Gottlieb Memorial Hospital in Melrose Park, Ill., has begun a clinical pharmacist program that helps address patient education. It involves the pharmacists in an active review of patients’ medications and lab values. They also are available for inpatient consults and questions after the person returns home.

Technology also can help give back time with the patient. Peter Witonsky, president of iSirona, a medical device integration system, indicates that his system can save nurses an hour in documentation time, because the devices automatically feed data to the electronic health record. That also leads to more accurate charting of the information.

Awarepoint, a real time location system, allows greater monitoring of hand-washing, with caregivers wearing tags picked up by the sensors in the soap or alcohol dispenser. It has led to a greater than 50 percent increase in compliance. The sensors can monitor refrigerator temperatures and whether an IV pump has received cleaning before being redirected to a different patient and to alert the responsible person.

“They are simple things, but you have to get the basic things right to keep bad things from happening,” O’Leary said.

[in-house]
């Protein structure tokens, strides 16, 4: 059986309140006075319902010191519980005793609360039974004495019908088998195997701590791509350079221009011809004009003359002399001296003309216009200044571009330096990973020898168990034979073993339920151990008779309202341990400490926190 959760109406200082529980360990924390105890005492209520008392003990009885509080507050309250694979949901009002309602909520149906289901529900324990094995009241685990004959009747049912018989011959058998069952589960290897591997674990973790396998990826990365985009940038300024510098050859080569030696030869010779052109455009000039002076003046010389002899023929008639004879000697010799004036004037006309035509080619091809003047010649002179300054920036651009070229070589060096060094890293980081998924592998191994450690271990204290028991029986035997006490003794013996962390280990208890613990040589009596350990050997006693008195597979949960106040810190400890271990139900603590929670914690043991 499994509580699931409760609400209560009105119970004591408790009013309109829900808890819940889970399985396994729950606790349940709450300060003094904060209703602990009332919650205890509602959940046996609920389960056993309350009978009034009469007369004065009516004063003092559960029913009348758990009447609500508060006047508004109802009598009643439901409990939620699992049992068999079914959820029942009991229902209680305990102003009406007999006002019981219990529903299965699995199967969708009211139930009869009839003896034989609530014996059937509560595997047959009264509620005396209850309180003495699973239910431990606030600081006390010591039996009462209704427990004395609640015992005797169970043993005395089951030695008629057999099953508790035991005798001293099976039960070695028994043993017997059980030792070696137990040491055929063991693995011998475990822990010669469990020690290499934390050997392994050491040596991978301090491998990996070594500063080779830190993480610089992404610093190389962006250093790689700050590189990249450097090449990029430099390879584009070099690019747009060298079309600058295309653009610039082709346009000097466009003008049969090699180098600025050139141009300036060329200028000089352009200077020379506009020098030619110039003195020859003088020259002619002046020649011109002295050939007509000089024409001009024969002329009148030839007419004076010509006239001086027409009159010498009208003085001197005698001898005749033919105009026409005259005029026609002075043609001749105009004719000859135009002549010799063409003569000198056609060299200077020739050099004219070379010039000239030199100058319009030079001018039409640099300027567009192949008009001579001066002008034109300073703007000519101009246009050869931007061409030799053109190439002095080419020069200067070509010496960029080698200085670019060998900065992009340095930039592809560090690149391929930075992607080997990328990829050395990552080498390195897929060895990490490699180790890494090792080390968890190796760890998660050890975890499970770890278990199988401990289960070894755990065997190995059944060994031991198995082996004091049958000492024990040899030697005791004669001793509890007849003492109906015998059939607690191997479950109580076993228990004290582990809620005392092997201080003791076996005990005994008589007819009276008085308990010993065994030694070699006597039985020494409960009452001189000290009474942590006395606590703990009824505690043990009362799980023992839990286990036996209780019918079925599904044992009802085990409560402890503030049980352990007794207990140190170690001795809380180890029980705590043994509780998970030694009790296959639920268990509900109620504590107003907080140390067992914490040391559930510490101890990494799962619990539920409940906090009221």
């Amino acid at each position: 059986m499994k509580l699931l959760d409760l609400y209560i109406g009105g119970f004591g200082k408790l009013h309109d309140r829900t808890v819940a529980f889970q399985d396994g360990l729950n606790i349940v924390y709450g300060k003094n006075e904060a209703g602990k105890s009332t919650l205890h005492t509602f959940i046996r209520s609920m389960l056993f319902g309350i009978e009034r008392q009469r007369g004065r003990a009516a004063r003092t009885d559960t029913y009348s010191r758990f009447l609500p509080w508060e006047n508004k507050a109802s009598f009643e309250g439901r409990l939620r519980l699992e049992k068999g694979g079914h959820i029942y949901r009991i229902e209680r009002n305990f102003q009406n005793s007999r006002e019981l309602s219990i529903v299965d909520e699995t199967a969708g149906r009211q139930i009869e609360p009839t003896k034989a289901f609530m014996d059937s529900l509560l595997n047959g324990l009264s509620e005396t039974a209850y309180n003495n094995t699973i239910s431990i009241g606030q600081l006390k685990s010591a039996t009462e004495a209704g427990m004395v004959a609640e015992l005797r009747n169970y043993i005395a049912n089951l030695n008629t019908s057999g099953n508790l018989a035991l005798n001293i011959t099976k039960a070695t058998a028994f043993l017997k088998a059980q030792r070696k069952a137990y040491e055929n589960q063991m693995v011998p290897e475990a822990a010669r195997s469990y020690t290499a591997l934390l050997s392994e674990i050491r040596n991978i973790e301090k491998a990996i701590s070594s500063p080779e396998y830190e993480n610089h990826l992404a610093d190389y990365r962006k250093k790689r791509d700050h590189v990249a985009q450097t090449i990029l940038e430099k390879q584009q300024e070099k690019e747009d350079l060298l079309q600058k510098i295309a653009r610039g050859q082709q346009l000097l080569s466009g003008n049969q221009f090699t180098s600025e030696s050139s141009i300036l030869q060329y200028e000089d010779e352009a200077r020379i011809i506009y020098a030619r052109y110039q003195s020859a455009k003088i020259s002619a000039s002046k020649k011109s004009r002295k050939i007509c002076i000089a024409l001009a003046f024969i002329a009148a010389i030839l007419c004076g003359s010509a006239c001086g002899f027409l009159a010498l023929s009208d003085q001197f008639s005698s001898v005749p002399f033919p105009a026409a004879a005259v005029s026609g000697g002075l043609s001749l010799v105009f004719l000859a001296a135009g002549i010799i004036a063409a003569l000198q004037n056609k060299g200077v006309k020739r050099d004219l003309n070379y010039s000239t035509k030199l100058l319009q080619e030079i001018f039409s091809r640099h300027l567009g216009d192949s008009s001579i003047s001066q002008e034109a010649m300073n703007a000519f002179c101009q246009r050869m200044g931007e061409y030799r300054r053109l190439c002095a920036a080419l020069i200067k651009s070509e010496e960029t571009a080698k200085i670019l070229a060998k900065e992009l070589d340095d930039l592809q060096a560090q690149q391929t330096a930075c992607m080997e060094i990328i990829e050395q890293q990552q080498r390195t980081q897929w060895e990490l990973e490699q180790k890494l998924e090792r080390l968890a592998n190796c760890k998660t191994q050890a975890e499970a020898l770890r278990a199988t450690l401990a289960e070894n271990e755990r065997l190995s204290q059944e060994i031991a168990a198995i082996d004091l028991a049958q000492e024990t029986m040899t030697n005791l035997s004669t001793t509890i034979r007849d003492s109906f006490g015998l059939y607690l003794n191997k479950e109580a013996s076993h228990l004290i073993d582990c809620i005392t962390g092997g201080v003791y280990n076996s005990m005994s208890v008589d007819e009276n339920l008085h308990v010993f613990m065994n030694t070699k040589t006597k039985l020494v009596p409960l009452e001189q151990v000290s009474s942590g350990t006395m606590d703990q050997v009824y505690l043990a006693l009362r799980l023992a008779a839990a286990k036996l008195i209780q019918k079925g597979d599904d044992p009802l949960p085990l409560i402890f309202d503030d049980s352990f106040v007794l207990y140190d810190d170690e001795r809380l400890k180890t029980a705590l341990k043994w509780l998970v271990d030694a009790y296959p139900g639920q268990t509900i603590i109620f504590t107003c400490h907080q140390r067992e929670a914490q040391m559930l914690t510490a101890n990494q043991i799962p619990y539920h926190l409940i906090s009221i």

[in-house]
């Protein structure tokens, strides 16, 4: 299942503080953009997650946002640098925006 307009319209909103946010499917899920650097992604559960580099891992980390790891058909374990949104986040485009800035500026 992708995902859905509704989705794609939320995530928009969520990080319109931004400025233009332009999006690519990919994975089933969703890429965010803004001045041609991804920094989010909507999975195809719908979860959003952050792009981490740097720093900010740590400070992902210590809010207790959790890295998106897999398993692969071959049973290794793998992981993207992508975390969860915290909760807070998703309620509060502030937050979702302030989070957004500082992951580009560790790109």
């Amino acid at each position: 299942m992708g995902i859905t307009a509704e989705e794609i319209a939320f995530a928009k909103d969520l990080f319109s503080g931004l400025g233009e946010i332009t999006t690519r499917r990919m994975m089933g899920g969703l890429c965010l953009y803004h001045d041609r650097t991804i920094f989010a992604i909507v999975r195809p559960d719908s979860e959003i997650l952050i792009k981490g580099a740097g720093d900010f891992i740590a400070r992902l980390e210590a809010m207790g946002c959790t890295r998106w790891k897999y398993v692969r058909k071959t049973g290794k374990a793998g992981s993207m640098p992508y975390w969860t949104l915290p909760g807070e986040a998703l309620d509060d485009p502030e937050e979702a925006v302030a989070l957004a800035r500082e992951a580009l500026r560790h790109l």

The Joint Commission released in December 2011 a Sentinel Event Alert, calling attention to the role healthcare worker fatigue plays in adversely affecting patient safety. It urges healthcare organizations to examine processes and implement a fatigue-management plan.

A Robert Wood Johnson Foundation funded study, released in January 2012, found that state-mandated caps on nurses’ mandatory overtime hours are reducing overtime hours, which has been previously found to lead to mistakes.

Faller added that nursing care and having enough nurses who are not tired from working overtime can help to improve safety and quality.

Technology’s role

While the government and others tout the safety benefits of new technologies, including electronic health records, patient portals and health information exchanges, greater implementation of technology is not without risk.

“Just as the potential benefits of health IT are great, so are the possible harms to patient safety if these technologies are not being properly designed and used,” Warden said.

The IOM committee recommends the secretary of the U.S. Department of Health and Human Services publish a plan to minimize patient safety risks associated with health IT and report annually on the progress being made; if the secretary determines that progress toward improving safety is insufficient within a year, the U.S. Food and Drug Administration (FDA) should exercise its authority to regulate these technologies.

“Technological intervention is not going to solve the problem,” O’Leary said. “It’s a matter of getting the basics right.”